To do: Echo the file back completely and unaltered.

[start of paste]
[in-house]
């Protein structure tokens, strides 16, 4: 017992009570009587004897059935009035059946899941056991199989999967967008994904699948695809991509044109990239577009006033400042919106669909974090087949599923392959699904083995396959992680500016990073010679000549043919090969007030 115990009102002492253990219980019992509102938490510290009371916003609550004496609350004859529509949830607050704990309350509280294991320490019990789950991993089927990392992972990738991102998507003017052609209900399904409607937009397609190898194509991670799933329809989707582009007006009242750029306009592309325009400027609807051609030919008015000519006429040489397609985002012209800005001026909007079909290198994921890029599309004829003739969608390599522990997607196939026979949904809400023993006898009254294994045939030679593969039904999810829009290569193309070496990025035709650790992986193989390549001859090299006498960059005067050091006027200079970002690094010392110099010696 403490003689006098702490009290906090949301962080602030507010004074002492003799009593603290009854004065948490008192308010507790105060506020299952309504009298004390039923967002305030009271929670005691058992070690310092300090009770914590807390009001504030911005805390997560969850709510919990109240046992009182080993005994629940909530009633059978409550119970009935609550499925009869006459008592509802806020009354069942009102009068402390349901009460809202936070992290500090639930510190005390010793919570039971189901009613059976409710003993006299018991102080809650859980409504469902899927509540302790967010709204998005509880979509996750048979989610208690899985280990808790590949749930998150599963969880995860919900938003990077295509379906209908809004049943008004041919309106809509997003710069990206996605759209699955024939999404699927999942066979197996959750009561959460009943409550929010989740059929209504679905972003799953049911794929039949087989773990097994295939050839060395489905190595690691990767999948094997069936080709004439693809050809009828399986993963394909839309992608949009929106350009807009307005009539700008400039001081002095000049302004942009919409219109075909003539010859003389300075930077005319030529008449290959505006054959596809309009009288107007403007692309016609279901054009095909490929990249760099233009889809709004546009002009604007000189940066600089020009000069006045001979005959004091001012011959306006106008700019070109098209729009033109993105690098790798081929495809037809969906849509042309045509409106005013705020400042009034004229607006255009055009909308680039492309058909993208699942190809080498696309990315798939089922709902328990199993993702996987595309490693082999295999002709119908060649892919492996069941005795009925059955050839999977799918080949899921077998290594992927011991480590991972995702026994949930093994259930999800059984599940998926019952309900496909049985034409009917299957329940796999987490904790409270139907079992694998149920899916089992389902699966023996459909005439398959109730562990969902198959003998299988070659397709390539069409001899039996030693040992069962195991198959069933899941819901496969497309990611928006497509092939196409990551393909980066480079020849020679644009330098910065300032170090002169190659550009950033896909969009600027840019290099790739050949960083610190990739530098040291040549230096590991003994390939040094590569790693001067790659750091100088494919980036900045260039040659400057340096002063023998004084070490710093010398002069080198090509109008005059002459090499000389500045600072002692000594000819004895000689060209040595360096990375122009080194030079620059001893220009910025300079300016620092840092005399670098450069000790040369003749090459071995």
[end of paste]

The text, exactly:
[in-house]
């Protein structure tokens, strides 16, 4: 017992009570009587004897059935009035059946899941056991199989999967967008994904699948695809991509044109990239577009006033400042919106669909974090087949599923392959699904083995396959992680500016990073010679000549043919090969007030 115990009102002492253990219980019992509102938490510290009371916003609550004496609350004859529509949830607050704990309350509280294991320490019990789950991993089927990392992972990738991102998507003017052609209900399904409607937009397609190898194509991670799933329809989707582009007006009242750029306009592309325009400027609807051609030919008015000519006429040489397609985002012209800005001026909007079909290198994921890029599309004829003739969608390599522990997607196939026979949904809400023993006898009254294994045939030679593969039904999810829009290569193309070496990025035709650790992986193989390549001859090299006498960059005067050091006027200079970002690094010392110099010696 403490003689006098702490009290906090949301962080602030507010004074002492003799009593603290009854004065948490008192308010507790105060506020299952309504009298004390039923967002305030009271929670005691058992070690310092300090009770914590807390009001504030911005805390997560969850709510919990109240046992009182080993005994629940909530009633059978409550119970009935609550499925009869006459008592509802806020009354069942009102009068402390349901009460809202936070992290500090639930510190005390010793919570039971189901009613059976409710003993006299018991102080809650859980409504469902899927509540302790967010709204998005509880979509996750048979989610208690899985280990808790590949749930998150599963969880995860919900938003990077295509379906209908809004049943008004041919309106809509997003710069990206996605759209699955024939999404699927999942066979197996959750009561959460009943409550929010989740059929209504679905972003799953049911794929039949087989773990097994295939050839060395489905190595690691990767999948094997069936080709004439693809050809009828399986993963394909839309992608949009929106350009807009307005009539700008400039001081002095000049302004942009919409219109075909003539010859003389300075930077005319030529008449290959505006054959596809309009009288107007403007692309016609279901054009095909490929990249760099233009889809709004546009002009604007000189940066600089020009000069006045001979005959004091001012011959306006106008700019070109098209729009033109993105690098790798081929495809037809969906849509042309045509409106005013705020400042009034004229607006255009055009909308680039492309058909993208699942190809080498696309990315798939089922709902328990199993993702996987595309490693082999295999002709119908060649892919492996069941005795009925059955050839999977799918080949899921077998290594992927011991480590991972995702026994949930093994259930999800059984599940998926019952309900496909049985034409009917299957329940796999987490904790409270139907079992694998149920899916089992389902699966023996459909005439398959109730562990969902198959003998299988070659397709390539069409001899039996030693040992069962195991198959069933899941819901496969497309990611928006497509092939196409990551393909980066480079020849020679644009330098910065300032170090002169190659550009950033896909969009600027840019290099790739050949960083610190990739530098040291040549230096590991003994390939040094590569790693001067790659750091100088494919980036900045260039040659400057340096002063023998004084070490710093010398002069080198090509109008005059002459090499000389500045600072002692000594000819004895000689060209040595360096990375122009080194030079620059001893220009910025300079300016620092840092005399670098450069000790040369003749090459071995």